How and Why You Should Get to Know Your Customers

25th July 2019 | 3 min read

How-and-Why-You-Should-Know-Get-to-Know-Your-Customers-Header-Image-How and Why You Should Get to Know Your Customers

How and Why You Should Get to Know Your Customers

We are now living in the Age of the Customer, a period that is defined by the empowerment of the customer and the significant impact this inevitably has on business.

The Age of the Customer was coined by research company Forrester back in 2011 and is very much a consequence of the digital revolution. Today’s customers can quickly access an enormous amount of information – they are able to research products, share knowledge and champion them. The customer is very much in the driving seat.

It’s a paradigm shift that Forrester predicted would define the next 20-year business cycle, during which time companies would have to adapt to a marketplace that’s far more customer-focused than before. Eight years later and it’s hard to disagree with Forrester’s forecast.

Arguably, it’s always been important to know your customer, but it’s now vital to understand your customers on a deep, personal level. After all, an empowered customer isn’t a customer you can take for granted. A deeper understanding of your customer base gives you a better chance of catering to its needs and retaining its loyalty. These broad principles of customer experience and engagement apply to pretty much any business in the digital marketplace.

Customer Experience Is Everything

Delivering a positive customer experience (often referred to as CX) is key to the success of most businesses these days. As we’ve established, the customer’s experience must be prioritised, and this should go beyond what we’ve traditionally described as customer service.

When we think about customer experience, we should be considering something more holistic than merely the points in the experience when a customer receives help.

Customer experience is every touchpoint and engagement the customer has with your business. According to McKinsey & Company, 70% of buying experiences are based on how the customer feels they are being treated , so there’s every reason to ensure that your customers are being treated well.

Start Thinking About Customer Experience Management

Customer Experience Management (CEM) is defined by Gartner as “the practice of designing and reacting to customer interactions to meet or exceed customer expectations and, thus, increase customer satisfaction, loyalty and advocacy.” Which sounds like a good idea, but how do you go about ‘managing’ customer experience?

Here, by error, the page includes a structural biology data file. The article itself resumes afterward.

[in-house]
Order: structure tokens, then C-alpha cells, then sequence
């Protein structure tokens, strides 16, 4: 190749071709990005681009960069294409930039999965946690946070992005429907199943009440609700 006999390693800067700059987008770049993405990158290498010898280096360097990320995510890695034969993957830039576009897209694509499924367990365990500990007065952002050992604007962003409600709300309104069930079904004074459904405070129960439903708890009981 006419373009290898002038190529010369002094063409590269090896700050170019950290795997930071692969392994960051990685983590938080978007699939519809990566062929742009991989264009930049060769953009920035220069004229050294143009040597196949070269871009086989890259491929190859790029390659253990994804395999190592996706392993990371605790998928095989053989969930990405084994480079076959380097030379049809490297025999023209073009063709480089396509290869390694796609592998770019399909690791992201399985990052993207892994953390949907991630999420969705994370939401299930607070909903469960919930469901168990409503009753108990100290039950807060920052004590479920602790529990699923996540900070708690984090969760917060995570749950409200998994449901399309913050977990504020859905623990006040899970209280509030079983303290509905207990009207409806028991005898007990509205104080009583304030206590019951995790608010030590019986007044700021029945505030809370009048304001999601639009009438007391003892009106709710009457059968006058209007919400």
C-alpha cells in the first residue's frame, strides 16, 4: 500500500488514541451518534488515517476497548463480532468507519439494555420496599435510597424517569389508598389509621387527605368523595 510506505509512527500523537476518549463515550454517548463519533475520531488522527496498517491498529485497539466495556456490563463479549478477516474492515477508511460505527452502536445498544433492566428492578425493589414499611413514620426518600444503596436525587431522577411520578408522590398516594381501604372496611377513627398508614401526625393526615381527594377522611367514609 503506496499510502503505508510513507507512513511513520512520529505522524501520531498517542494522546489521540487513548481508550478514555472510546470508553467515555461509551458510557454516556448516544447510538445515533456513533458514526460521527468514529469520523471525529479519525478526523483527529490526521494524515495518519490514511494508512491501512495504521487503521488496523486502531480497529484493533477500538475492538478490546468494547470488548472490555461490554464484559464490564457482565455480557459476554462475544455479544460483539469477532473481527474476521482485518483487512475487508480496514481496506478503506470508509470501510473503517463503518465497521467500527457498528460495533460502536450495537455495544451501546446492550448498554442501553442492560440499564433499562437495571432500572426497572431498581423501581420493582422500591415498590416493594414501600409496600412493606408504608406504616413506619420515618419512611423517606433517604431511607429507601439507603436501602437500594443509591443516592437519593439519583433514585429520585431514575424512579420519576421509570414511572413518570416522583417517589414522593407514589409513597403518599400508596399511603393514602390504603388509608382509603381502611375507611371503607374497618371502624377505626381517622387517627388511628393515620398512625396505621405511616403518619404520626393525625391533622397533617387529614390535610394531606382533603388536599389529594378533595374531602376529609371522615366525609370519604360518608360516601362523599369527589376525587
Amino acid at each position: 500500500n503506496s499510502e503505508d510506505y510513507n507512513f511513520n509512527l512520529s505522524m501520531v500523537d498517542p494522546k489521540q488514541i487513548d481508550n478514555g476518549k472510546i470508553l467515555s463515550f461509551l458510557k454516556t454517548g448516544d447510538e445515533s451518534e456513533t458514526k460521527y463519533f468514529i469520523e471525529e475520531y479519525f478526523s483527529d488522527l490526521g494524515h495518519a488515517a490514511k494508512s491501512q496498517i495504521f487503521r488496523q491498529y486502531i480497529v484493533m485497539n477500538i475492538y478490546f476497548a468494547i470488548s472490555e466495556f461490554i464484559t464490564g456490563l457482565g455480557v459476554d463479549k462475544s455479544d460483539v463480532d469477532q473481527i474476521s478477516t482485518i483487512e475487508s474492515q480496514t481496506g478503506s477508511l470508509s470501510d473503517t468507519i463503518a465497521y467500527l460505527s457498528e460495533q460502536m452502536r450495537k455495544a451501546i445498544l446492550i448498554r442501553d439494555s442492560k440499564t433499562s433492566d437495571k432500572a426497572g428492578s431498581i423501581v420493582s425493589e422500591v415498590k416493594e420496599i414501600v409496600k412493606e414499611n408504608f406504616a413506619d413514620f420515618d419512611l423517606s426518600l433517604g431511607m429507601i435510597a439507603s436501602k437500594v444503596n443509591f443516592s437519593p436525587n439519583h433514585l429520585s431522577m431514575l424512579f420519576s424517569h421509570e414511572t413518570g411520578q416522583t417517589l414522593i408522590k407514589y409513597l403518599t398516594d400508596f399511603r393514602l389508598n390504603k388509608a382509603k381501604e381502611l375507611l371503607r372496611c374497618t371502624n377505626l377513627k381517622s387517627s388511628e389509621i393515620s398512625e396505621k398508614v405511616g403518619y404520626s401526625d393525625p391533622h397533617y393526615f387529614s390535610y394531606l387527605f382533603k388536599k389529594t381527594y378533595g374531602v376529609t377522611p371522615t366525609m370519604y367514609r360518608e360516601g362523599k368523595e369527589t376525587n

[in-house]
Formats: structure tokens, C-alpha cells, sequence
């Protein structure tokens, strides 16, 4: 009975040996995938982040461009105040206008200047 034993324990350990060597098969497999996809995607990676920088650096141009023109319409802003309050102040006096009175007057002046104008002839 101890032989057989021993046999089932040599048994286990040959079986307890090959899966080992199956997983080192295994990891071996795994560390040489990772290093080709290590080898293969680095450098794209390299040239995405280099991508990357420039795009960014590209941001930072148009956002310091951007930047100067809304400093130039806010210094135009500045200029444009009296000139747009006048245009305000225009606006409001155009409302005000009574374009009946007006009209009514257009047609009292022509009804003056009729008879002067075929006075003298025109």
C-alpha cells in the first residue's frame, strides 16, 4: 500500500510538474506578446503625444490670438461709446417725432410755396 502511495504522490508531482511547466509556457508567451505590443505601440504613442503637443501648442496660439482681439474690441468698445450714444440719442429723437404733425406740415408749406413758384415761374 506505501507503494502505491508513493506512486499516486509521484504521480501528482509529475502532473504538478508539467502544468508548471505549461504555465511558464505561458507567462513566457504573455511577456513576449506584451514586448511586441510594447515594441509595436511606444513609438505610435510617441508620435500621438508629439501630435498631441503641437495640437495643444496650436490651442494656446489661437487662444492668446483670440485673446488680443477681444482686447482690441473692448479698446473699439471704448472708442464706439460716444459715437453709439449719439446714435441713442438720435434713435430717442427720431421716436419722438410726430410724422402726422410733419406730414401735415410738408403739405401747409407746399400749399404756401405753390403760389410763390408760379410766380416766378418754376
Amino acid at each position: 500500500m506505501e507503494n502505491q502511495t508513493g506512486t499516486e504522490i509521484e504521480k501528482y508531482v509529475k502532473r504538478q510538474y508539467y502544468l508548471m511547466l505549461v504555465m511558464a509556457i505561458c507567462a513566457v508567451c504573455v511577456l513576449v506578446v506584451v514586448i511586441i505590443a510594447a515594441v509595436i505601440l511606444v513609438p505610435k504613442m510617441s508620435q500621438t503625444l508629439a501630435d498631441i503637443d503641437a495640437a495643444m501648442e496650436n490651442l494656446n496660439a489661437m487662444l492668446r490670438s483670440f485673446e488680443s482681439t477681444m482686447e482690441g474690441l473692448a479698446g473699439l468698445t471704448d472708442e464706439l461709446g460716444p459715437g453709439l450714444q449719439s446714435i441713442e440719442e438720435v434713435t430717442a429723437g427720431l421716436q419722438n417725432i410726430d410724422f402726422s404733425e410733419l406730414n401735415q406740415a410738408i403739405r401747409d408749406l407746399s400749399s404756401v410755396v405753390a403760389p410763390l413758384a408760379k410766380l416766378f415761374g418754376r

The first thing to take on board is that the process of improving your CX is unlikely to be a quick one. Good customer experience should infuse every area of your business – you need to ensure that listening to customers is a top priority across the business, which means tracking customer experience feedback effectively.

To do this, it’s necessary to decide on a customer experience KPI, so you can effectively understand what your customers are experiencing and start thinking about how to improve it. There are several well-established metrics including Net Promoter Score (NPS), Customer Satisfaction (CSAT), Churn Rate and Customer Effort Score (CES). We don’t have the space to go into the relative merits of these metrics, but it’s a good idea to do a bit of research and work out what best suits your business objectives.

Once you are able to effectively measure and track customer experiences and key customer journeys you can start prioritising these insights across your business and making customer experience part of how you and your staff think and function. By putting customer experience at the heart of your business, you’ll start to evolve a genuinely adaptive approach that truly foregrounds the customer’s voice.

Offering the chance to be part of a vibrant coworking community, LABS allows businesses to control exactly how they want to create positive working relationships with their clients. Our varied spaces are perfect for everything from conferencing to events, so whatever building rapport with customers